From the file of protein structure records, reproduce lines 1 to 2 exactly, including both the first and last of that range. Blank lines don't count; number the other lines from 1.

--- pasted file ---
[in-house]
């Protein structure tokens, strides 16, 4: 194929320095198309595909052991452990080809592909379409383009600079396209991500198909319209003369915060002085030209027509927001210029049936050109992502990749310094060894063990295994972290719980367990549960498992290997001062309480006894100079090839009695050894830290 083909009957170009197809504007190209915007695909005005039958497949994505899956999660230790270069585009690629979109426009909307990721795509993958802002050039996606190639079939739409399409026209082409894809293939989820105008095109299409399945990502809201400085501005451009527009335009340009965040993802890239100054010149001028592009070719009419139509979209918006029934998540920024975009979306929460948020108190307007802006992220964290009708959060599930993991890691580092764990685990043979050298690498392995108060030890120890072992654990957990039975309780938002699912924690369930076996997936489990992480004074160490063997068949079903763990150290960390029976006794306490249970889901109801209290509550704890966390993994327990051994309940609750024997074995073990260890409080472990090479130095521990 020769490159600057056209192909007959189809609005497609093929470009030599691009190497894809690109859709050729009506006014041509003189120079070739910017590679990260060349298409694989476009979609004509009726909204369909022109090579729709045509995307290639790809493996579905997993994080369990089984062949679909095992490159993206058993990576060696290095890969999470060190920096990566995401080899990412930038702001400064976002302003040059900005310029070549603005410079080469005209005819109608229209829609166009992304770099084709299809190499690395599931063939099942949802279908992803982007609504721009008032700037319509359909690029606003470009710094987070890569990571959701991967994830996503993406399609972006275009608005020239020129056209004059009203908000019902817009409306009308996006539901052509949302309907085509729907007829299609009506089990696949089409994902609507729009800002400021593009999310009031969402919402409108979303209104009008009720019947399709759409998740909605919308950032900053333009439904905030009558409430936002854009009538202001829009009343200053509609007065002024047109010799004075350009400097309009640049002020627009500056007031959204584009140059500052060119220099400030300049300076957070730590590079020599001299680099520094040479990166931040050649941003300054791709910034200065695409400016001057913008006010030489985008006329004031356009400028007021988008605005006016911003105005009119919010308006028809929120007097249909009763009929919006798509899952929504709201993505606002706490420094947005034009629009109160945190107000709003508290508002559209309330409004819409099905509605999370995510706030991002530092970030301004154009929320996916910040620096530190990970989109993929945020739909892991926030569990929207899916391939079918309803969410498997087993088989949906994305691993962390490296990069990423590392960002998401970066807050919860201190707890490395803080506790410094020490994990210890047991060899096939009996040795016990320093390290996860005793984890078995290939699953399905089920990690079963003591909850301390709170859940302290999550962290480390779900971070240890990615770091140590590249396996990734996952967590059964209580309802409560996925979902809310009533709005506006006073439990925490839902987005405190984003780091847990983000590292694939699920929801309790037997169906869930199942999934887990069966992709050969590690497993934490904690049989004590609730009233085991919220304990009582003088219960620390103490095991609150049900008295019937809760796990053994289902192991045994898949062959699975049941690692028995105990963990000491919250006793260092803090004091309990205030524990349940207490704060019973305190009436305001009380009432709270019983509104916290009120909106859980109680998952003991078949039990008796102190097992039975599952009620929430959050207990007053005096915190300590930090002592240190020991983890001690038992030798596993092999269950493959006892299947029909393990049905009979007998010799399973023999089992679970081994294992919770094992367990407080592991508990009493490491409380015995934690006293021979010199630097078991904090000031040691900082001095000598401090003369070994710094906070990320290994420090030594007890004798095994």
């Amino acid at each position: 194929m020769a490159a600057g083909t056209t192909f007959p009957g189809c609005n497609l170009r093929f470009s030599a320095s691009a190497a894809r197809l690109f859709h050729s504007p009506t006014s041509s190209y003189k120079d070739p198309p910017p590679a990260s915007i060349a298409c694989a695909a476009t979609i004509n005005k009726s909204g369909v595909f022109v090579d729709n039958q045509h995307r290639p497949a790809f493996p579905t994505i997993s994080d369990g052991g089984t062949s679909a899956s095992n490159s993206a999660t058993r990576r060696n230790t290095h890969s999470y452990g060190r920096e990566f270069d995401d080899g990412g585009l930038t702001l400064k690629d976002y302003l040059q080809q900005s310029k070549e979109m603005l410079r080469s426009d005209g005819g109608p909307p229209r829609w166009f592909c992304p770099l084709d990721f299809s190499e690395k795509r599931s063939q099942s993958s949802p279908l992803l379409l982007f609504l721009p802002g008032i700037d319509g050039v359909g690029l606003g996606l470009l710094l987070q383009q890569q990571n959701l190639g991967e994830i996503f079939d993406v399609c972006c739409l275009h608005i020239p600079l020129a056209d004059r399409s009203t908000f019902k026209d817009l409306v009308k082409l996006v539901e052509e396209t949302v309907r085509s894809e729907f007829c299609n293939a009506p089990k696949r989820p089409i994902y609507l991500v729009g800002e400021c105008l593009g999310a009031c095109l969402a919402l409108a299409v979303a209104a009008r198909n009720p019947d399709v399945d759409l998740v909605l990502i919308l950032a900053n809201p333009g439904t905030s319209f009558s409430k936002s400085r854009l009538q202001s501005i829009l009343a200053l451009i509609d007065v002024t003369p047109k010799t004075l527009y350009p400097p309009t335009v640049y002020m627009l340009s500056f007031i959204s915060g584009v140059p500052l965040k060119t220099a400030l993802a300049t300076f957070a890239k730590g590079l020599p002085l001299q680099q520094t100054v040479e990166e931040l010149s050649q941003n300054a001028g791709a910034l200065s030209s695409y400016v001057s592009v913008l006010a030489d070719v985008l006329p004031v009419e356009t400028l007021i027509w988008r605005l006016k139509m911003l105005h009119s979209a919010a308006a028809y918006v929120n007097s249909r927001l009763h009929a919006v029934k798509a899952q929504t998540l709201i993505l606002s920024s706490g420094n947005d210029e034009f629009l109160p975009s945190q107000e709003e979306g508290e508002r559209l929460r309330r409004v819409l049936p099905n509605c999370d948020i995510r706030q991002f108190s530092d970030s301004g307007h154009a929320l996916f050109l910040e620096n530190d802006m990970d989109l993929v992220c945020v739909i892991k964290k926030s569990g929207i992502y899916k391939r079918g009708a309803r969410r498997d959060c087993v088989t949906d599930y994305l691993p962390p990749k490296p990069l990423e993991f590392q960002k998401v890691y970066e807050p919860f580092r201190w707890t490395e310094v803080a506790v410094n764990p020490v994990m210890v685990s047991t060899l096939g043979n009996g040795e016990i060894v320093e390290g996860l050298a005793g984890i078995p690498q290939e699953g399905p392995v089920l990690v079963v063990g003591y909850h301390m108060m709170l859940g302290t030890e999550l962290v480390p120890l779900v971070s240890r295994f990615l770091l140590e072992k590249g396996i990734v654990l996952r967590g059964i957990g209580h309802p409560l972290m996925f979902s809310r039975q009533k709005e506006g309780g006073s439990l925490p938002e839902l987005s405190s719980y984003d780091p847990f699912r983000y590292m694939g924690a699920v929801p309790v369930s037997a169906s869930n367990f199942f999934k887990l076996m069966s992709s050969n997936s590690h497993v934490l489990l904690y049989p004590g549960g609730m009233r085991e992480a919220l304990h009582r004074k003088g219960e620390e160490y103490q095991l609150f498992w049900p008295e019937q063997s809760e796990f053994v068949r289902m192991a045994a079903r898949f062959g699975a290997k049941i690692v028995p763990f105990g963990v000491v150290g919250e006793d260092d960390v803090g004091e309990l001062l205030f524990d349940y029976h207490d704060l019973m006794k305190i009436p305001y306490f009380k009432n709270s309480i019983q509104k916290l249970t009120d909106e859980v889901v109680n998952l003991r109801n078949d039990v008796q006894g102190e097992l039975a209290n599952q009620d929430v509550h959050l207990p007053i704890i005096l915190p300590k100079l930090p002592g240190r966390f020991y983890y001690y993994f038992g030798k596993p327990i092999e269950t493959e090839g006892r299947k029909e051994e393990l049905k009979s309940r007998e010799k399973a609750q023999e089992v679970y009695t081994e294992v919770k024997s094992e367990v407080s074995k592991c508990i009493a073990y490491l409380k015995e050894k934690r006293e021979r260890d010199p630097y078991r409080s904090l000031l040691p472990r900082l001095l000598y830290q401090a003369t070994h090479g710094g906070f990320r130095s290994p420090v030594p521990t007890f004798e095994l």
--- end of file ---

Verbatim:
[in-house]
């Protein structure tokens, strides 16, 4: 194929320095198309595909052991452990080809592909379409383009600079396209991500198909319209003369915060002085030209027509927001210029049936050109992502990749310094060894063990295994972290719980367990549960498992290997001062309480006894100079090839009695050894830290 083909009957170009197809504007190209915007695909005005039958497949994505899956999660230790270069585009690629979109426009909307990721795509993958802002050039996606190639079939739409399409026209082409894809293939989820105008095109299409399945990502809201400085501005451009527009335009340009965040993802890239100054010149001028592009070719009419139509979209918006029934998540920024975009979306929460948020108190307007802006992220964290009708959060599930993991890691580092764990685990043979050298690498392995108060030890120890072992654990957990039975309780938002699912924690369930076996997936489990992480004074160490063997068949079903763990150290960390029976006794306490249970889901109801209290509550704890966390993994327990051994309940609750024997074995073990260890409080472990090479130095521990 020769490159600057056209192909007959189809609005497609093929470009030599691009190497894809690109859709050729009506006014041509003189120079070739910017590679990260060349298409694989476009979609004509009726909204369909022109090579729709045509995307290639790809493996579905997993994080369990089984062949679909095992490159993206058993990576060696290095890969999470060190920096990566995401080899990412930038702001400064976002302003040059900005310029070549603005410079080469005209005819109608229209829609166009992304770099084709299809190499690395599931063939099942949802279908992803982007609504721009008032700037319509359909690029606003470009710094987070890569990571959701991967994830996503993406399609972006275009608005020239020129056209004059009203908000019902817009409306009308996006539901052509949302309907085509729907007829299609009506089990696949089409994902609507729009800002400021593009999310009031969402919402409108979303209104009008009720019947399709759409998740909605919308950032900053333009439904905030009558409430936002854009009538202001829009009343200053509609007065002024047109010799004075350009400097309009640049002020627009500056007031959204584009140059500052060119220099400030300049300076957070730590590079020599001299680099520094040479990166931040050649941003300054791709910034200065695409400016001057913008006010030489985008006329004031356009400028007021988008605005006016911003105005009119919010308006028809929120007097249909009763009929919006798509899952929504709201993505606002706490420094947005034009629009109160945190107000709003508290508002559209309330409004819409099905509605999370995510706030991002530092970030301004154009929320996916910040620096530190990970989109993929945020739909892991926030569990929207899916391939079918309803969410498997087993088989949906994305691993962390490296990069990423590392960002998401970066807050919860201190707890490395803080506790410094020490994990210890047991060899096939009996040795016990320093390290996860005793984890078995290939699953399905089920990690079963003591909850301390709170859940302290999550962290480390779900971070240890990615770091140590590249396996990734996952967590059964209580309802409560996925979902809310009533709005506006006073439990925490839902987005405190984003780091847990983000590292694939699920929801309790037997169906869930199942999934887990069966992709050969590690497993934490904690049989004590609730009233085991919220304990009582003088219960620390103490095991609150049900008295019937809760796990053994289902192991045994898949062959699975049941690692028995105990963990000491919250006793260092803090004091309990205030524990349940207490704060019973305190009436305001009380009432709270019983509104916290009120909106859980109680998952003991078949039990008796102190097992039975599952009620929430959050207990007053005096915190300590930090002592240190020991983890001690038992030798596993092999269950493959006892299947029909393990049905009979007998010799399973023999089992679970081994294992919770094992367990407080592991508990009493490491409380015995934690006293021979010199630097078991904090000031040691900082001095000598401090003369070994710094906070990320290994420090030594007890004798095994």